Let’s begin our journey!

To reach our destination we need to cross 6 Check points:

  1. Preparing Dataset
  2. Labeling the Dataset
  3. Generating Records for Training
  4. Configuring Training
  5. Training the Model
  6. Exporting Inference Graph

Plan what objects do you want to detect using the classifier.

  • Check Point 1: Preparing Dataset:

    In this adventure, I am going to build a classifier which detects shoes and water bottles. Remember, the dataset is the most important thing in building a classifier. This will be the basis of your classifier on which object detection is done. Collect as many different and variety of images consisting of the objects. Create a directory named images inside research directory. Store 80% of the images into train directory and 20% of the images into test directory inside the images directory. I have collected 50 images in train directory and 10 images in the test directory. The more the number of images the better is the precision of your classifier.

    Images in train directory

    Images in Train directory

    Images in test directory


    Images in test directory

  • Check Point 2: Labeling the Dataset:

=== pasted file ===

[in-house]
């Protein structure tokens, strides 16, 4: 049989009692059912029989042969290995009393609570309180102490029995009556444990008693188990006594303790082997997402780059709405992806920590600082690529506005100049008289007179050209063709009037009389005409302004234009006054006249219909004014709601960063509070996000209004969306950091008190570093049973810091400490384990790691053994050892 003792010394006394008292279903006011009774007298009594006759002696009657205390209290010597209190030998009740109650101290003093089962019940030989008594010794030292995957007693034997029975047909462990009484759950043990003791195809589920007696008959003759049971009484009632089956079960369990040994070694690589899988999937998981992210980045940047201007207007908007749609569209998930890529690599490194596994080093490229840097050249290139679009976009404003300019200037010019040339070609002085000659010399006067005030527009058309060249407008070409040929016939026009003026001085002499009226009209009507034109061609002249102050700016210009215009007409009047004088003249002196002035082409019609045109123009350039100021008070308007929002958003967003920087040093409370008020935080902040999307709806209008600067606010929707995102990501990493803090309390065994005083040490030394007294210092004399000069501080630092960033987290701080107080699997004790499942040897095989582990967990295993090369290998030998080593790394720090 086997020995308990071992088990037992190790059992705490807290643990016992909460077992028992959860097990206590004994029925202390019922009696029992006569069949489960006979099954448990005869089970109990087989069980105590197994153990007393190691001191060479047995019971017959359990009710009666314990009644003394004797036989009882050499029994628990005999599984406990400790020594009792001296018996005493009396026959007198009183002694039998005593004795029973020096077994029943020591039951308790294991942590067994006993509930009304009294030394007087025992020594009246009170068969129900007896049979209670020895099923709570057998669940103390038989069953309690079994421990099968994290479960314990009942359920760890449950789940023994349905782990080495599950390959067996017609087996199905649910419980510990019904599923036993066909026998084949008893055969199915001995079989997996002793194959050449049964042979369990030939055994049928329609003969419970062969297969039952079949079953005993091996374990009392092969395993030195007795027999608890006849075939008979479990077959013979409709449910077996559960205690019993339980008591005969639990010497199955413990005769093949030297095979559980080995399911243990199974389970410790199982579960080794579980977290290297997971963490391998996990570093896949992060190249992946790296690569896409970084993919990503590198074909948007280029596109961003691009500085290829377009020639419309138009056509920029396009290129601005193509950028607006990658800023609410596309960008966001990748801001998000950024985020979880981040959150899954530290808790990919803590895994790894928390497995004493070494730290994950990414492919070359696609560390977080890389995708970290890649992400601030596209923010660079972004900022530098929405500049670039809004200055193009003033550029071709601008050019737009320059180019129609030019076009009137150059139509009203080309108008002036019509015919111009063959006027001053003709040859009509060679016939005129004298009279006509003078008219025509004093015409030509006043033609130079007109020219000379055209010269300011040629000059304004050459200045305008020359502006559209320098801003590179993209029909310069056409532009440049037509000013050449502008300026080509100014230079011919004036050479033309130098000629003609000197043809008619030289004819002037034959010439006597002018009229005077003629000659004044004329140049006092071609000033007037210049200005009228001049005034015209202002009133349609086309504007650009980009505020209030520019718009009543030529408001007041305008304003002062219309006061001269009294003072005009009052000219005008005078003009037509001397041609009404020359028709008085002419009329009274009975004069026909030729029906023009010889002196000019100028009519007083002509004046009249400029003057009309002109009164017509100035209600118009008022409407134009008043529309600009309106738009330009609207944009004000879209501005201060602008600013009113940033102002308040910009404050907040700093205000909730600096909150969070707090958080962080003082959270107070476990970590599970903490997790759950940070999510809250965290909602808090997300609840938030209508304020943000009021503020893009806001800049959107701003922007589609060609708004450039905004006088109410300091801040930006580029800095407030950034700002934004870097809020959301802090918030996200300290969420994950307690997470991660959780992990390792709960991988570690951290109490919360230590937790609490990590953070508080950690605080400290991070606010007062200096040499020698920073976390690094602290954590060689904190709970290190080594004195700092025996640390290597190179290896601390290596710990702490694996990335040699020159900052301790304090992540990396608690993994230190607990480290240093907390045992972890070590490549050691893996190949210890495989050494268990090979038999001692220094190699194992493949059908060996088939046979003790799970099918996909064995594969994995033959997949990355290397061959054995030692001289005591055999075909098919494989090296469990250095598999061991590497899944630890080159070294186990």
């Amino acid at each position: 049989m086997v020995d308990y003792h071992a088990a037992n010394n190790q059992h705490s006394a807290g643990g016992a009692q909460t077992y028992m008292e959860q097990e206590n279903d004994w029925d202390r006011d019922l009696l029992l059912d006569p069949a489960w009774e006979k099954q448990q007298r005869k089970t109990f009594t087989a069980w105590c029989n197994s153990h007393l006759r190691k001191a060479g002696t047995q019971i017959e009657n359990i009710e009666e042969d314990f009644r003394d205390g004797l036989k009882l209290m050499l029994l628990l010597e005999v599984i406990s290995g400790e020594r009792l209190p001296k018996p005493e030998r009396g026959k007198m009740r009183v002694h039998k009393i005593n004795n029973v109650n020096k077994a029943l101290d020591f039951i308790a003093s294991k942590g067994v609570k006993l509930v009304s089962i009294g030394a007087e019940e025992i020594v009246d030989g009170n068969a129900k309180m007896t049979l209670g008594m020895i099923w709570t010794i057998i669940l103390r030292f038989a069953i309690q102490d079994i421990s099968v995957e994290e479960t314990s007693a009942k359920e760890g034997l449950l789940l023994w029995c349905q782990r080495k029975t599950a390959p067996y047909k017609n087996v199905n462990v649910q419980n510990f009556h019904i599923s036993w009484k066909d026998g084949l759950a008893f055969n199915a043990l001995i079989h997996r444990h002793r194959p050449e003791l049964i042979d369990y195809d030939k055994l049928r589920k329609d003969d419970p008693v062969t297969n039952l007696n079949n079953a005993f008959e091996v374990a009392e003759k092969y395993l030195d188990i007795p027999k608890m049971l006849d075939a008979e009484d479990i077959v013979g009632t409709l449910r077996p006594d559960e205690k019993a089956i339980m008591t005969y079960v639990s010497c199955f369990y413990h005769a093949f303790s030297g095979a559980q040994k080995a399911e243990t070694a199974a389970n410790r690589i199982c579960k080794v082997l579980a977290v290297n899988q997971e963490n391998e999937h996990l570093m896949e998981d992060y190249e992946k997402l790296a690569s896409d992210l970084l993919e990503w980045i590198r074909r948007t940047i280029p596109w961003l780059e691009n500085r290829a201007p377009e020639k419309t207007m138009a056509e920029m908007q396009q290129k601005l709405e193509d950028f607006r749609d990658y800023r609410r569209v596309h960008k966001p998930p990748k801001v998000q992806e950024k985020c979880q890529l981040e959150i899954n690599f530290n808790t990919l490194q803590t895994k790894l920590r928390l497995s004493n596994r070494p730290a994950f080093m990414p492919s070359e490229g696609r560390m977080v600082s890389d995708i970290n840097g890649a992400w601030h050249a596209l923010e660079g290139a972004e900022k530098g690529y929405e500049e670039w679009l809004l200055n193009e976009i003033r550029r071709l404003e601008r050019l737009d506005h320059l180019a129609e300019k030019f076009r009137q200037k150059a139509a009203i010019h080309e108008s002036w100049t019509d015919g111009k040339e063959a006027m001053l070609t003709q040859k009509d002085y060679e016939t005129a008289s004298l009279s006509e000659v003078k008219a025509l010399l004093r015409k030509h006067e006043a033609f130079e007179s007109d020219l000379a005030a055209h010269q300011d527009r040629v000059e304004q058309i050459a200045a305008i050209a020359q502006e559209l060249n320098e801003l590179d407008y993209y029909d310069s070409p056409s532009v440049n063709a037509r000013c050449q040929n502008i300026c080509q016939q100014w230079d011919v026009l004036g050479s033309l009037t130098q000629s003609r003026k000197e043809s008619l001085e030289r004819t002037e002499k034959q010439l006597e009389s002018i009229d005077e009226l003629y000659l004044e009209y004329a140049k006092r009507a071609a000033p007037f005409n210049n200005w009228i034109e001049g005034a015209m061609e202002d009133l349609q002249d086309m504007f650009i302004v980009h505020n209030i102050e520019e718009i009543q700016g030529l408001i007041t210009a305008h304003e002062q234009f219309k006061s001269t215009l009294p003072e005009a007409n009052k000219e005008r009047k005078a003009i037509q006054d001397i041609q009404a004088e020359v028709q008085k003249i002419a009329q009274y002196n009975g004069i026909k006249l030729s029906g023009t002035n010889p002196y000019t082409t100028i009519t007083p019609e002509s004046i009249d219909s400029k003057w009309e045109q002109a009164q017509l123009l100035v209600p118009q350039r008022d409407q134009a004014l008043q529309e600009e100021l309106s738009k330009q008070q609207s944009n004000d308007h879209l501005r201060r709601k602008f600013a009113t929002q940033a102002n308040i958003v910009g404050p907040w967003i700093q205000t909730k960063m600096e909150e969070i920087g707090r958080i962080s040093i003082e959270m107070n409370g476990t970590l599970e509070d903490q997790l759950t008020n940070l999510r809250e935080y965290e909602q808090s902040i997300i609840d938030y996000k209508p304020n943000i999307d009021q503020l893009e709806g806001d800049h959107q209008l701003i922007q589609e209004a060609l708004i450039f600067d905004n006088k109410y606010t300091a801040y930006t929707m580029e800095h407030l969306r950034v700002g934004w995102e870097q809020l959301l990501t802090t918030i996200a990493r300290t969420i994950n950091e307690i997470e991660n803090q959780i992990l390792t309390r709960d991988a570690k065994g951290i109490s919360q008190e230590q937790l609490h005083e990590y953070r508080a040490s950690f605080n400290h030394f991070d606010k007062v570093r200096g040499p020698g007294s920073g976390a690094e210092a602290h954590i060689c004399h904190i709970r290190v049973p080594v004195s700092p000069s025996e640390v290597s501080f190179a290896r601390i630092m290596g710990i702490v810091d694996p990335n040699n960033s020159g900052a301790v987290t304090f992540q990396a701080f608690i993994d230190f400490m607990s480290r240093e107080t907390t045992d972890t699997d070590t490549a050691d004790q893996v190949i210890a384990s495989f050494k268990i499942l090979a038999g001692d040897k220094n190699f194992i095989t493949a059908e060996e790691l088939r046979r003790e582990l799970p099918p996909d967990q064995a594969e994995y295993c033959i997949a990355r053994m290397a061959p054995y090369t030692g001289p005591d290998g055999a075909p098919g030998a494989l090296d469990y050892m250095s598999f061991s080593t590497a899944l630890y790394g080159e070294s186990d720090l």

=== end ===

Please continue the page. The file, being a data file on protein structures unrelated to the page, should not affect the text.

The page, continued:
To cross this checkpoint, we need to have a tool called as labelimg. You can get it from: labelimg download

    Open the labelimg application and start drawing the rect boxes on the image where ever the object is present. And label them with an appropriate name as shown in the figure:
    How to label
    how to label

    Save each image after labeling which generates a xml file with the respective image’s name as shown in the below image.
    xml file generation

  • Check Point 3: Generating Records for Training:
    To cross this check point, we need to create TFRecords that can be served as input data for training of the object detector. In order to create the TFRecords we will use two scripts from Dat Tran’s Racoon Detector. Namely the xml_to_csv.py and generate_tfrecord.py files. Download them and save them in object_detection folder.

    replace the main() method of the xml_to_csv.py with the following code:

    def main():
        for folder in ['train', 'test']:
            image_path = os.path.join(os.getcwd(), ('images/' + folder))
            xml_df = xml_to_csv(image_path)
            xml_df.to_csv(('images/'+folder+'_labels.csv'), index=None)